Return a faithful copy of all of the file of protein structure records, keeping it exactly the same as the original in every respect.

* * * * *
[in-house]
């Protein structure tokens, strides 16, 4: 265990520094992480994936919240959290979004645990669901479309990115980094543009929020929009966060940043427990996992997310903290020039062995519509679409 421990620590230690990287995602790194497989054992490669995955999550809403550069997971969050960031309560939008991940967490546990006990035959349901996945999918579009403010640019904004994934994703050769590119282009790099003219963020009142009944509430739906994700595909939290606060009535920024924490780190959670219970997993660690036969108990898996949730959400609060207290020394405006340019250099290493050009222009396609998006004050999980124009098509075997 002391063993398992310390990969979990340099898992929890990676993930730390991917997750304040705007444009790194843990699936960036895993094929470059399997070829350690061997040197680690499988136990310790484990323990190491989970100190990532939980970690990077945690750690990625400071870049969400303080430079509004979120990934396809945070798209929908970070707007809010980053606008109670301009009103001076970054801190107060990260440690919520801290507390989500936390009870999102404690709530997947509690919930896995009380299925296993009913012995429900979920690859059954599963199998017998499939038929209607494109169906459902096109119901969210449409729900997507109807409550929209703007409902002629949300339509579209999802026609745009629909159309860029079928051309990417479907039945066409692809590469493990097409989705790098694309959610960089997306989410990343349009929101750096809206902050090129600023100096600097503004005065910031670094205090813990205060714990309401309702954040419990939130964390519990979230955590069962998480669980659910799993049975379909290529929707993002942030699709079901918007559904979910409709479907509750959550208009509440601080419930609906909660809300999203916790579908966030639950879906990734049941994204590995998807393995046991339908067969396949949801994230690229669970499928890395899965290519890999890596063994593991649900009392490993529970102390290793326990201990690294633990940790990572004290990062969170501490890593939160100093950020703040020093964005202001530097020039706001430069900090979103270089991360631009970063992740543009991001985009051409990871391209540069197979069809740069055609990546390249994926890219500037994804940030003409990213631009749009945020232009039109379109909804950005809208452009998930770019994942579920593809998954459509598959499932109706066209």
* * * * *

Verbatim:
[in-house]
């Protein structure tokens, strides 16, 4: 265990520094992480994936919240959290979004645990669901479309990115980094543009929020929009966060940043427990996992997310903290020039062995519509679409 421990620590230690990287995602790194497989054992490669995955999550809403550069997971969050960031309560939008991940967490546990006990035959349901996945999918579009403010640019904004994934994703050769590119282009790099003219963020009142009944509430739906994700595909939290606060009535920024924490780190959670219970997993660690036969108990898996949730959400609060207290020394405006340019250099290493050009222009396609998006004050999980124009098509075997 002391063993398992310390990969979990340099898992929890990676993930730390991917997750304040705007444009790194843990699936960036895993094929470059399997070829350690061997040197680690499988136990310790484990323990190491989970100190990532939980970690990077945690750690990625400071870049969400303080430079509004979120990934396809945070798209929908970070707007809010980053606008109670301009009103001076970054801190107060990260440690919520801290507390989500936390009870999102404690709530997947509690919930896995009380299925296993009913012995429900979920690859059954599963199998017998499939038929209607494109169906459902096109119901969210449409729900997507109807409550929209703007409902002629949300339509579209999802026609745009629909159309860029079928051309990417479907039945066409692809590469493990097409989705790098694309959610960089997306989410990343349009929101750096809206902050090129600023100096600097503004005065910031670094205090813990205060714990309401309702954040419990939130964390519990979230955590069962998480669980659910799993049975379909290529929707993002942030699709079901918007559904979910409709479907509750959550208009509440601080419930609906909660809300999203916790579908966030639950879906990734049941994204590995998807393995046991339908067969396949949801994230690229669970499928890395899965290519890999890596063994593991649900009392490993529970102390290793326990201990690294633990940790990572004290990062969170501490890593939160100093950020703040020093964005202001530097020039706001430069900090979103270089991360631009970063992740543009991001985009051409990871391209540069197979069809740069055609990546390249994926890219500037994804940030003409990213631009749009945020232009039109379109909804950005809208452009998930770019994942579920593809998954459509598959499932109706066209």